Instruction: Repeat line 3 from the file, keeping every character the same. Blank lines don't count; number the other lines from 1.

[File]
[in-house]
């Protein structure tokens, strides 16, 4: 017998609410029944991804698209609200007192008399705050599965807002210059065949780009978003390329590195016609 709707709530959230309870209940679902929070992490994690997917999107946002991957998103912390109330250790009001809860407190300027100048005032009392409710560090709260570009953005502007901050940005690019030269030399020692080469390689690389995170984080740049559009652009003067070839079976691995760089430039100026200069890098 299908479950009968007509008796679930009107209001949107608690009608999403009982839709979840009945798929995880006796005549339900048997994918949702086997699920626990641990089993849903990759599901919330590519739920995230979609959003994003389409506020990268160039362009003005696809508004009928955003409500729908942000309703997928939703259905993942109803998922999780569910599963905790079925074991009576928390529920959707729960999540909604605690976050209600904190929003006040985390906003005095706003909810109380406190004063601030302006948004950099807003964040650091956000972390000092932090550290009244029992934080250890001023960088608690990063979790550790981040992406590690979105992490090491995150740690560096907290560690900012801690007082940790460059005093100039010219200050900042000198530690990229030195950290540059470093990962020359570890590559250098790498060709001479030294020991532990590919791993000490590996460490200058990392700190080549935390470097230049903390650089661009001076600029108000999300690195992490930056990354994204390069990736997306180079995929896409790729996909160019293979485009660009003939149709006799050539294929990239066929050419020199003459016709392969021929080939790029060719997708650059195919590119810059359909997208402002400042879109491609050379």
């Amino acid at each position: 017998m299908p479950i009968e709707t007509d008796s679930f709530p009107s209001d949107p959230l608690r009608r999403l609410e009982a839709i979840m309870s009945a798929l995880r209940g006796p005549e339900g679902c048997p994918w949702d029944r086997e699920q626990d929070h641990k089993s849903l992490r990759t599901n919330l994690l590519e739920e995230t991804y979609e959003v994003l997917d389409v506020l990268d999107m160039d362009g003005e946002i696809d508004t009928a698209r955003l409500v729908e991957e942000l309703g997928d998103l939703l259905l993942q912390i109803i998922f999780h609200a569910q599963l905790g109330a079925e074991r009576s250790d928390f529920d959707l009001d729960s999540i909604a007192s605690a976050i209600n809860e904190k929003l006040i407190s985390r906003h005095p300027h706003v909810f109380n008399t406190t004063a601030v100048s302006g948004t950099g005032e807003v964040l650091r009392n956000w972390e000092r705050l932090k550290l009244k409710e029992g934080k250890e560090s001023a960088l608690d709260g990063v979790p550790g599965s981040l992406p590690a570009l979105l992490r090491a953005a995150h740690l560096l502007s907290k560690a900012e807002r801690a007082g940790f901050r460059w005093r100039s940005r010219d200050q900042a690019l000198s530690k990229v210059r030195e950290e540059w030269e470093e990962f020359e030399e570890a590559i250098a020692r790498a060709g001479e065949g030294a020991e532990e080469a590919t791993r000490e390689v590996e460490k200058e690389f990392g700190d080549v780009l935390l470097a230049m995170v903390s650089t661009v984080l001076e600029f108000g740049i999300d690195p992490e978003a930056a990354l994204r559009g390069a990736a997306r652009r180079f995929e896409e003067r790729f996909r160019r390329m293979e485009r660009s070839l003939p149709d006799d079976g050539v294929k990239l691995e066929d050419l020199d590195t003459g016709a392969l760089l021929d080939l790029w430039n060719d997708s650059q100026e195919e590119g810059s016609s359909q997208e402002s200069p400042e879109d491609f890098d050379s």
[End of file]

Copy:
């Amino acid at each position: 017998m299908p479950i009968e709707t007509d008796s679930f709530p009107s209001d949107p959230l608690r009608r999403l609410e009982a839709i979840m309870s009945a798929l995880r209940g006796p005549e339900g679902c048997p994918w949702d029944r086997e699920q626990d929070h641990k089993s849903l992490r990759t599901n919330l994690l590519e739920e995230t991804y979609e959003v994003l997917d389409v506020l990268d999107m160039d362009g003005e946002i696809d508004t009928a698209r955003l409500v729908e991957e942000l309703g997928d998103l939703l259905l993942q912390i109803i998922f999780h609200a569910q599963l905790g109330a079925e074991r009576s250790d928390f529920d959707l009001d729960s999540i909604a007192s605690a976050i209600n809860e904190k929003l006040i407190s985390r906003h005095p300027h706003v909810f109380n008399t406190t004063a601030v100048s302006g948004t950099g005032e807003v964040l650091r009392n956000w972390e000092r705050l932090k550290l009244k409710e029992g934080k250890e560090s001023a960088l608690d709260g990063v979790p550790g599965s981040l992406p590690a570009l979105l992490r090491a953005a995150h740690l560096l502007s907290k560690a900012e807002r801690a007082g940790f901050r460059w005093r100039s940005r010219d200050q900042a690019l000198s530690k990229v210059r030195e950290e540059w030269e470093e990962f020359e030399e570890a590559i250098a020692r790498a060709g001479e065949g030294a020991e532990e080469a590919t791993r000490e390689v590996e460490k200058e690389f990392g700190d080549v780009l935390l470097a230049m995170v903390s650089t661009v984080l001076e600029f108000g740049i999300d690195p992490e978003a930056a990354l994204r559009g390069a990736a997306r652009r180079f995929e896409e003067r790729f996909r160019r390329m293979e485009r660009s070839l003939p149709d006799d079976g050539v294929k990239l691995e066929d050419l020199d590195t003459g016709a392969l760089l021929d080939l790029w430039n060719d997708s650059q100026e195919e590119g810059s016609s359909q997208e402002s200069p400042e879109d491609f890098d050379s």